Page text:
You landed your first job at Crytek. Why did you pick them? Also, how did you experience your start in the industry?
I was applying to quite a lot of companies back then when I was looking for my first job. When you’re starting to get your foot in this industry, you’re not picky. You just want to get a job and get work experience. So I was basically applying to bigger companies and smaller ones all over Europe. But if you don’t have any work experience or aren’t local it’s difficult to get a job offer.
My experience during my first job hunt was something between frustration and weirdness. When you never worked in games before, interviews can be scary because it’s hard to give a correct answer to everything since you’re so nervous. Same thing with phone interviews. I learned really quickly that this industry is changing fast and anything can happen. For example, one company I applied to got back to me within a couple of days, didn’t even want a phone interview and flew me straight to their office for an onsite interview. They locked me in a meeting room and were very cautious that I don’t see much of the office or talked to the employees. After the interview I thought everything went pretty well, so then I was waiting for an answer from them. Didn’t hear anything back, but after a week I coincidentally read on a video game news site that this company had to let go most of their employees. After that I already knew the reason they didn’t get back to me.
I was fortunate to get picked up by Crytek, thanks to Mapcore and some active community members that worked at the office in Frankfurt back then. They forwarded my portfolio to their lead and then everything went pretty fast. I had a phone and very relaxed onsite interview, they showed me the project introduced me to the team and later on had lunch with some members of the team.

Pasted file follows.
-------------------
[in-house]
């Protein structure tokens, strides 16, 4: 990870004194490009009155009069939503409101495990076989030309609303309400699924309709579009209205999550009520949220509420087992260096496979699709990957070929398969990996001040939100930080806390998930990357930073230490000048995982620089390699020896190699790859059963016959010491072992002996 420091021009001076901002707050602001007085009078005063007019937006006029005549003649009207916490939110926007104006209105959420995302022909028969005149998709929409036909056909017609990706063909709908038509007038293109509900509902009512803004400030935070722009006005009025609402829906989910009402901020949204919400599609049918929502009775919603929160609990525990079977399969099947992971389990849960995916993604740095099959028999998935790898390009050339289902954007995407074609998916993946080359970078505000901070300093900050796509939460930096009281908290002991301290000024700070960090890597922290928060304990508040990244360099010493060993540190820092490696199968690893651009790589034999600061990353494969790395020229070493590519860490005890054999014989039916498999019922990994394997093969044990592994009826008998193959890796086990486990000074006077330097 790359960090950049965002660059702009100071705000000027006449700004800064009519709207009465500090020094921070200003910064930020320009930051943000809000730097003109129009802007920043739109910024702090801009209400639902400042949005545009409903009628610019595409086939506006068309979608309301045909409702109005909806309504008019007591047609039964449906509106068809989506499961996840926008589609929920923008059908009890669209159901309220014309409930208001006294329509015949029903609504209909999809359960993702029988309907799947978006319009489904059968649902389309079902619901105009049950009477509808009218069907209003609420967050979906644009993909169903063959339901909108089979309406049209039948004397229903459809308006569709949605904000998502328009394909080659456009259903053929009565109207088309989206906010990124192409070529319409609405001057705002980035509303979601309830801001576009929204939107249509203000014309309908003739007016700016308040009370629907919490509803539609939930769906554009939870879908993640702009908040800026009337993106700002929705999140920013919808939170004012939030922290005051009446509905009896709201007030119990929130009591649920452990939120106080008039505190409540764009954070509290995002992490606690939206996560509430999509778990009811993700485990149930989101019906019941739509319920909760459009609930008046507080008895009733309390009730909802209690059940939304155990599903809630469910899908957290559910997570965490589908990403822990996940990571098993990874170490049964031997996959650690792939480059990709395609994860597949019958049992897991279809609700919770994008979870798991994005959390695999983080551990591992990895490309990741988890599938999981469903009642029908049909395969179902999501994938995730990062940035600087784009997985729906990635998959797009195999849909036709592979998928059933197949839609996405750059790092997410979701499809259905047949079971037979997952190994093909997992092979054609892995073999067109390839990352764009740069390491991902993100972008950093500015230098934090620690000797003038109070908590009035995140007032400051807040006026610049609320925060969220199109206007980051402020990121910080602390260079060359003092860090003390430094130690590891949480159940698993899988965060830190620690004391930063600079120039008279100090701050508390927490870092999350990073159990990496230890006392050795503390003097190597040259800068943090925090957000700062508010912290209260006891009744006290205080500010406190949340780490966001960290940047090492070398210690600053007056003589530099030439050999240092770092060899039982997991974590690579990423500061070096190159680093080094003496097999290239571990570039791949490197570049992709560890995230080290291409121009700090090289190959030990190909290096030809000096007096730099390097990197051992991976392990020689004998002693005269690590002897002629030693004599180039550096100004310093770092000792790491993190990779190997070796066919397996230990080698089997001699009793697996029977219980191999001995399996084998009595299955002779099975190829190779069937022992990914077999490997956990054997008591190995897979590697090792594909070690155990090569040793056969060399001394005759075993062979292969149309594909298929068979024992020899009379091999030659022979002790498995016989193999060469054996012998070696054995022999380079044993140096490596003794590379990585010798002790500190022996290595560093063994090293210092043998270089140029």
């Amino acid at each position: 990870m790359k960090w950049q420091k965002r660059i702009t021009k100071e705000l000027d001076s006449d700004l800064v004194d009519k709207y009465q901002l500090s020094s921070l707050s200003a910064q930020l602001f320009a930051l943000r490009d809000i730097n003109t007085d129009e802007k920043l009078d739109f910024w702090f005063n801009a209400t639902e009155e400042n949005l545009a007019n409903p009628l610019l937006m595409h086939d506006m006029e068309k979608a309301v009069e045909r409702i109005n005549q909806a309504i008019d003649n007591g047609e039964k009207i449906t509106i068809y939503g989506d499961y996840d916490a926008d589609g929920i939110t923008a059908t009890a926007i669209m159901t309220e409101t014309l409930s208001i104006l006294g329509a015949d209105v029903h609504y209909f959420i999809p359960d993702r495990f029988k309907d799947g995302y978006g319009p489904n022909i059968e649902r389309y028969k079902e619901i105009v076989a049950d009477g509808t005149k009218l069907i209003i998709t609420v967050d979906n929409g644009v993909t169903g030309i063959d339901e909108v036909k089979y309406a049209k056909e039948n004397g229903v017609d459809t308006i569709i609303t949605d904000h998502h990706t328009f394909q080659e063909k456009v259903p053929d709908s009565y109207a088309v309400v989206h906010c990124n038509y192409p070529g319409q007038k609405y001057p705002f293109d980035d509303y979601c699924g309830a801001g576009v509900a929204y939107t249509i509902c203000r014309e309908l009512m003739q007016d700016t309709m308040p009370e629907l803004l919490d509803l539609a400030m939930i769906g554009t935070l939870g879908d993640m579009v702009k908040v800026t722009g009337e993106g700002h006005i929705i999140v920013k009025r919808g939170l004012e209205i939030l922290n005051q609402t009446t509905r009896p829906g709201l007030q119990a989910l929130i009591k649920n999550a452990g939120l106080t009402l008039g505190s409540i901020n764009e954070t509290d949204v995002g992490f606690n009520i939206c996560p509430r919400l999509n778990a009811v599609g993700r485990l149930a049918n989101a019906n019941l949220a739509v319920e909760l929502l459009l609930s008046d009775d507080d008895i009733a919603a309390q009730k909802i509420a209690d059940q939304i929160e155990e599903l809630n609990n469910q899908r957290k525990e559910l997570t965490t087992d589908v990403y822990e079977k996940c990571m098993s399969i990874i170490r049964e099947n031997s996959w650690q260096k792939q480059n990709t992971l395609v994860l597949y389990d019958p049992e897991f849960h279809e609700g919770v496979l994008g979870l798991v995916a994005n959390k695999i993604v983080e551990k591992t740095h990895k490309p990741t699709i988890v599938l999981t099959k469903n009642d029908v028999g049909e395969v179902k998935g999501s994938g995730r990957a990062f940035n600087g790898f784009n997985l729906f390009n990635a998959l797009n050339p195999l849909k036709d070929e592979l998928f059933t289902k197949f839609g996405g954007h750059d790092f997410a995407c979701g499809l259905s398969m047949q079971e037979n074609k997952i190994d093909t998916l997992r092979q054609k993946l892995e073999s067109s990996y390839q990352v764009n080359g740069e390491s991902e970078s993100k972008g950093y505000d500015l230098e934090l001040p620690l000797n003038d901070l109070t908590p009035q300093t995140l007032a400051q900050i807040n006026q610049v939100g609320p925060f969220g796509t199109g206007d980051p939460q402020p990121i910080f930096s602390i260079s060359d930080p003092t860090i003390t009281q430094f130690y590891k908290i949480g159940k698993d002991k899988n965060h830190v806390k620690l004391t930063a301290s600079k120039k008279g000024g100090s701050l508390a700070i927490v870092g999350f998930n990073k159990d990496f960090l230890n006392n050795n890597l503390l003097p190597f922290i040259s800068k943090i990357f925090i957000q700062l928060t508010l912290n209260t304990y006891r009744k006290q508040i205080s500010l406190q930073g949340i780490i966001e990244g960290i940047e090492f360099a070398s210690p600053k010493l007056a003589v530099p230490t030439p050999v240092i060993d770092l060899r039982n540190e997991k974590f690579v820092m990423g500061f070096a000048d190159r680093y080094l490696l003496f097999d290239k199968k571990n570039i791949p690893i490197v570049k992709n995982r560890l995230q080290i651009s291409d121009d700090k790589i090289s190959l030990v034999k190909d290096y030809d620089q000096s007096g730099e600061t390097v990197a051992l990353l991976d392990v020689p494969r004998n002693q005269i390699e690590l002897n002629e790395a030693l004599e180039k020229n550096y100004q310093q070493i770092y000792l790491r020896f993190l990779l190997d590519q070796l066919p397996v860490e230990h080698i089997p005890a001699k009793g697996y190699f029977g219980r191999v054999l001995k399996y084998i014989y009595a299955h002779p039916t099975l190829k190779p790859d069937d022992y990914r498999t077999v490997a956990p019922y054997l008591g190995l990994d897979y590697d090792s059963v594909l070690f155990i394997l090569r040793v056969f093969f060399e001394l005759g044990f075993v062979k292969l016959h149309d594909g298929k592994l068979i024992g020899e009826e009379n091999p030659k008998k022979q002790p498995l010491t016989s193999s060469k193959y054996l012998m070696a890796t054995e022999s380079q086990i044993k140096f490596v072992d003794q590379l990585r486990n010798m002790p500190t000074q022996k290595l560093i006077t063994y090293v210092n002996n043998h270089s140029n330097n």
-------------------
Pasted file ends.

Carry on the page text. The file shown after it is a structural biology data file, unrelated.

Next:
My first year as a professional 3d artist was amazing. Especially if you work together with so many talented people. You learn a lot, you also learn to use a lot more hotkeys and plugins for your software and get much faster. Of course you also spend a lot of your free time in the office, simply because you want to learn as much as possible from others. Or if you’re unlucky you join the company right in the middle of crunch. The positive side of it would be that you don’t have to do a lot of grocery shopping
You joined id Software in 2014. How far along was Doom back then?
I had my interview at the end of 2013. The only thing I saw back then was early animation prototypes for combat, some art benchmark for the Mars terrain and a lot of concept art for environments and characters. I joined late 2014 and it was that year that they showed it at Quakecon. Most of the other levels were blocked out already. Also, most of the weapons were finished and there was quite a big library of textures for environment art already.
The game was announced back in 2008 as Doom 4. It would be a re-imagination of Doom 2, just as Doom 3 was a re-imagination of the original Doom. It would take place on earth, where you would join the resistance to fight the demons. Bethesda cancelled this version in 2011 because it didn’t feel enough like Doom. Do you know how the reboot affected the team’s drive in creating the version of Doom we’re now playing?